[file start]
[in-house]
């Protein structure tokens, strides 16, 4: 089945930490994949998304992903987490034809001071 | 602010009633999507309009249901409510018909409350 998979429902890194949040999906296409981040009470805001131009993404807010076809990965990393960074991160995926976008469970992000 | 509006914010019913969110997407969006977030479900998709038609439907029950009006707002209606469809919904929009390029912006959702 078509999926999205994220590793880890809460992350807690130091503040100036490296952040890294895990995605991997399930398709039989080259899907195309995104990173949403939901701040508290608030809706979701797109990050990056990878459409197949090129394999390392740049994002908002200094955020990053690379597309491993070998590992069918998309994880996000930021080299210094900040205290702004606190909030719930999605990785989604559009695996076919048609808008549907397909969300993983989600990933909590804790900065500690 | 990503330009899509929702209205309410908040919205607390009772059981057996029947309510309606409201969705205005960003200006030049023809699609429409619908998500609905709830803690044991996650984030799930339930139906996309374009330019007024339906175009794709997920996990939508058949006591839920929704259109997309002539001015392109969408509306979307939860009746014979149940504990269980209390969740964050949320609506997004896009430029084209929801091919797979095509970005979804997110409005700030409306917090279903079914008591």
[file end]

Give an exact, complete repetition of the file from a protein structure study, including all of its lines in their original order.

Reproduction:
[in-house]
């Protein structure tokens, strides 16, 4: 089945930490994949998304992903987490034809001071 | 602010009633999507309009249901409510018909409350 998979429902890194949040999906296409981040009470805001131009993404807010076809990965990393960074991160995926976008469970992000 | 509006914010019913969110997407969006977030479900998709038609439907029950009006707002209606469809919904929009390029912006959702 078509999926999205994220590793880890809460992350807690130091503040100036490296952040890294895990995605991997399930398709039989080259899907195309995104990173949403939901701040508290608030809706979701797109990050990056990878459409197949090129394999390392740049994002908002200094955020990053690379597309491993070998590992069918998309994880996000930021080299210094900040205290702004606190909030719930999605990785989604559009695996076919048609808008549907397909969300993983989600990933909590804790900065500690 | 990503330009899509929702209205309410908040919205607390009772059981057996029947309510309606409201969705205005960003200006030049023809699609429409619908998500609905709830803690044991996650984030799930339930139906996309374009330019007024339906175009794709997920996990939508058949006591839920929704259109997309002539001015392109969408509306979307939860009746014979149940504990269980209390969740964050949320609506997004896009430029084209929801091919797979095509970005979804997110409005700030409306917090279903079914008591």